Ph.D. Proposal Presentation by Jian Zhang
Monday, August 18, 2003

(Dr. Daniel Baldwin, advisor)

"In-Process Stress Analysis of Flip Chip Assembly and Reliability Assessment during Environmental and Power Cycling Tests"

Abstract

The need for microelectronic product miniaturization and increased functionality is driving the demand for flip chip microsystems packaging. The C4 (Controlled-Collapse-Chip-Carrier) interconnection technology has been extended to direct chip attach (DCA) onto organic substrates as opposed to conventional ceramic substrates. This provides a promising low-cost packaging technology for MEMS, bio-medical sensors, and optoelectronics devices. There are some challenges in the flip chip on organic board packaging technology. Under processing or operating conditions, the CTE mismatch-induced stresses, substrate warpage-induced stresses, and underfill encapsulation stresses pose a severe reliability concern of flip chip microsystems. It is necessary to characterize the packaging process-induced stresses in the flip chip on organic microsystems as well as the warpage of the organic substrate.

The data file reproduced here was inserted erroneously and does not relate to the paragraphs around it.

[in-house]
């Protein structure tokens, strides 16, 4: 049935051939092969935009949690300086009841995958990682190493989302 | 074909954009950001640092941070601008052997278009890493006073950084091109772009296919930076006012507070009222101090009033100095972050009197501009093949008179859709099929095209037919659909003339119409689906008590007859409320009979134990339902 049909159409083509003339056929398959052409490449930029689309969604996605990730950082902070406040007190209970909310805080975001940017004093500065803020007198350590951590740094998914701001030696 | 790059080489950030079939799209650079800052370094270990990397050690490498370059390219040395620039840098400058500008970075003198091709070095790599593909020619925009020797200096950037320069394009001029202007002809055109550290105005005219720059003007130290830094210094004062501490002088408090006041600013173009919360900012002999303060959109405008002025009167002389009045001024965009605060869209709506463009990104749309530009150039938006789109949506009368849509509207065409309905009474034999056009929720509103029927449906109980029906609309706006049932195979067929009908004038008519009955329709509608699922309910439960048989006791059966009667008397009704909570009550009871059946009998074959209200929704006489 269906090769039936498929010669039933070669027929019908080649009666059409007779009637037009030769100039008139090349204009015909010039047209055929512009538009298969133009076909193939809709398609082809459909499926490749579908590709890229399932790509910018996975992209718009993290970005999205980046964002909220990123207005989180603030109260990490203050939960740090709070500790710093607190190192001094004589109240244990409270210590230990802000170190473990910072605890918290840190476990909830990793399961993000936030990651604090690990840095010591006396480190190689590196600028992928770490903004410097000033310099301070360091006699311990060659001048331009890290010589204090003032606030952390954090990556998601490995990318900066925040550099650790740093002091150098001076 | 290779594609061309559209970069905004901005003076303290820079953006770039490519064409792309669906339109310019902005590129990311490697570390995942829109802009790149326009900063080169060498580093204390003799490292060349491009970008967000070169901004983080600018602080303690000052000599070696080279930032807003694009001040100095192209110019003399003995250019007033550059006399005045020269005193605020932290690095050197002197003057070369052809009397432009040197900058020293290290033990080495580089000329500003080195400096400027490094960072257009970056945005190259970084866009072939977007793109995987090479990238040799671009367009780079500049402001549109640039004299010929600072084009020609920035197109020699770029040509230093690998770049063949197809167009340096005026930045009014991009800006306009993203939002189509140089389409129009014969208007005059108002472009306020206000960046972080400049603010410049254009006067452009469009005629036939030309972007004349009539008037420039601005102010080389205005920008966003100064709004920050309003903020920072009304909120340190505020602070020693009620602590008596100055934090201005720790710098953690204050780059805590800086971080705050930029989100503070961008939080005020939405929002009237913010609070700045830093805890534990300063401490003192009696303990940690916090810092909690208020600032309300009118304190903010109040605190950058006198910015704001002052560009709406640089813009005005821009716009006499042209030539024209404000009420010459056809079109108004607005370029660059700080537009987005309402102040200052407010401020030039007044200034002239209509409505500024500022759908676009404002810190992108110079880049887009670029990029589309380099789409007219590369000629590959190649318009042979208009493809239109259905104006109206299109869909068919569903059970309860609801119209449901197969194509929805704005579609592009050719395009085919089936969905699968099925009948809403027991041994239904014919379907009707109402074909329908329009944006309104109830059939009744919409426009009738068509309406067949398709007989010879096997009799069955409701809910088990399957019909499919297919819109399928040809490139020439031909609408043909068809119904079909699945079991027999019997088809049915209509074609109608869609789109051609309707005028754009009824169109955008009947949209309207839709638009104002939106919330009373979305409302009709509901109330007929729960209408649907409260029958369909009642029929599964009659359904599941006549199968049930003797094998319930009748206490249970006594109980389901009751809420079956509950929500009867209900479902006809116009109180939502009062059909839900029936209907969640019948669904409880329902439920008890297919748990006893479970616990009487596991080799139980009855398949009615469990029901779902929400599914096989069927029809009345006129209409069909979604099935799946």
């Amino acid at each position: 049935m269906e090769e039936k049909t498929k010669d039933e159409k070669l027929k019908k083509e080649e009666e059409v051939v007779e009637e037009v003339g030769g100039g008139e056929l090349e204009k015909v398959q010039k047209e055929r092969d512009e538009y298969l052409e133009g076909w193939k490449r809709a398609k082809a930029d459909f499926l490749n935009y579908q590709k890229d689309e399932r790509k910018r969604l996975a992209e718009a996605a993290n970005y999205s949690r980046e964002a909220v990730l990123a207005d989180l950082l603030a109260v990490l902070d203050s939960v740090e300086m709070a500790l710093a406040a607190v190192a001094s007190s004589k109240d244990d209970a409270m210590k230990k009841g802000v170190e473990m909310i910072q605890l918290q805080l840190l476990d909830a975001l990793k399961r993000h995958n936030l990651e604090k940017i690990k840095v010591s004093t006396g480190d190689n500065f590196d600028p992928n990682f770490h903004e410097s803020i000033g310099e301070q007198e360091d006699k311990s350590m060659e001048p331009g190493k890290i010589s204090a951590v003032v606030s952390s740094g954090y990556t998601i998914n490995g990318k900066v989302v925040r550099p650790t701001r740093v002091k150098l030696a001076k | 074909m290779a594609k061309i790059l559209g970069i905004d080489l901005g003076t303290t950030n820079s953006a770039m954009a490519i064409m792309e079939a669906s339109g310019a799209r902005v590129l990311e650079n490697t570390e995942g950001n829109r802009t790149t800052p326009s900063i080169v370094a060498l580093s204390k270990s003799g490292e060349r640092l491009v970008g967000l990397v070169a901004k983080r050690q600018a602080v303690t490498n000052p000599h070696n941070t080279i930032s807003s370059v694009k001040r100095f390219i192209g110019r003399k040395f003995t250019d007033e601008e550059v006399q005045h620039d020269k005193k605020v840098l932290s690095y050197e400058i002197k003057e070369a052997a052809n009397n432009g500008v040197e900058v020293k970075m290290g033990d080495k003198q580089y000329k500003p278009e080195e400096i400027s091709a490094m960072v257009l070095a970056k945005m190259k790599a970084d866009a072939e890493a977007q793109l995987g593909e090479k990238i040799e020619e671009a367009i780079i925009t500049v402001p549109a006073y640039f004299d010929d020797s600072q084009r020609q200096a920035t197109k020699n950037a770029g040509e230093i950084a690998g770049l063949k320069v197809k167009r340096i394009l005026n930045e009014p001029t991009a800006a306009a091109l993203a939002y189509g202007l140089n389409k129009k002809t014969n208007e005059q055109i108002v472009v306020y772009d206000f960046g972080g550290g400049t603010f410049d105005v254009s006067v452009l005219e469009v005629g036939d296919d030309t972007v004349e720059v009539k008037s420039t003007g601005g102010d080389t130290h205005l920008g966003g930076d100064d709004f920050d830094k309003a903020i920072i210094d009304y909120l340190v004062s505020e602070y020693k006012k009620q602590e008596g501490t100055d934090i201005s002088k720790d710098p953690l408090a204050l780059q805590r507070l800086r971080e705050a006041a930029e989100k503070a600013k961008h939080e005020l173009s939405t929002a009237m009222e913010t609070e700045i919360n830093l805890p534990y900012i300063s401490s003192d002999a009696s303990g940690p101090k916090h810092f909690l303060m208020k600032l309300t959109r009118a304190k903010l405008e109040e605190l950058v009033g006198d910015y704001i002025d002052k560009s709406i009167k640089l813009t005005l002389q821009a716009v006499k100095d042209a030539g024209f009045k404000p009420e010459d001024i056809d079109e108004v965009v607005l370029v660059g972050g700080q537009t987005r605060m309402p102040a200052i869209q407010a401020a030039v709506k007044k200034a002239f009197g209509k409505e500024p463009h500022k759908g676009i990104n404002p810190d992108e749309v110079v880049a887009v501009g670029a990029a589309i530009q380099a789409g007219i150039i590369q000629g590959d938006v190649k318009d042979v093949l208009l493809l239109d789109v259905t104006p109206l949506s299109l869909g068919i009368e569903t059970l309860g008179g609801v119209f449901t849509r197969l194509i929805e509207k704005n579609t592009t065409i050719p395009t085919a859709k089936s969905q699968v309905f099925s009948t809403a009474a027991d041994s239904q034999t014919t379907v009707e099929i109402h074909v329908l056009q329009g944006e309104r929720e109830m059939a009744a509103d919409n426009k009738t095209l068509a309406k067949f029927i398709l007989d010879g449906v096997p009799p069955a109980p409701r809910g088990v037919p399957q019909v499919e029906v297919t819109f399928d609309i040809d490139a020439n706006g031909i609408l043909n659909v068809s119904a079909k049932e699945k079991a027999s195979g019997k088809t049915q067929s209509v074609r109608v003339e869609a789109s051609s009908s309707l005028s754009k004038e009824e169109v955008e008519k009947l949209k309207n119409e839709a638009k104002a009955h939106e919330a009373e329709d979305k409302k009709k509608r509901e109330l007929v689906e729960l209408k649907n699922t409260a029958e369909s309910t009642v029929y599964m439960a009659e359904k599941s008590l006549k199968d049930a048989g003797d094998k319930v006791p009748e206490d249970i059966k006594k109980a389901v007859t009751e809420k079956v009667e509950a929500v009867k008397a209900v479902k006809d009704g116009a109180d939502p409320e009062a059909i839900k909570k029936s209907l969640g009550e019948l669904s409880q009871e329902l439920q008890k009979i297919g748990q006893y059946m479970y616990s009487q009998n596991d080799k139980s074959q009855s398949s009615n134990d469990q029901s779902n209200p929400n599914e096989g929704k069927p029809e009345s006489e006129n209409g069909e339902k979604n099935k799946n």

In this research, comprehensive research in flip chip packaging process development, process characterization, and reliability assessment are conducted using experimental and analytical approaches. The flip chip packaging process for fine-pitch (254µm) high-I/O count (1764 bumps) microsystems is developed using a capillary flow underfill encapsulant. Flip chip test vehicles are assembled using 11.58 ×11.58 mm ATC4.1 piezoresistive sensor chips and 50µm line/space organic high-density-interconnect substrates. The in-plane stresses of the flip chip microsystems are experimentally characterized by the full area array piezoresistive stress sensors at each packaging process phase. In addition, the in-situ substrate warpage is measured by a shadow moiré system. A power cycling accelerated life test system is developed to investigate the interconnection field reliability of the flip chip microsystems. The failure modes are validated by scanning acoustic microscopy (SAM), X-ray, cross-section analysis, and scanning electron microscopy (SEM). A physics-based analytical model is also developed to predict the process-induced stresses in the flip chip microsystem, the substrate warpage, and the field reliability of the interconnections. Virtual design optimization and design for field reliability are achieved by utilizing this validated model.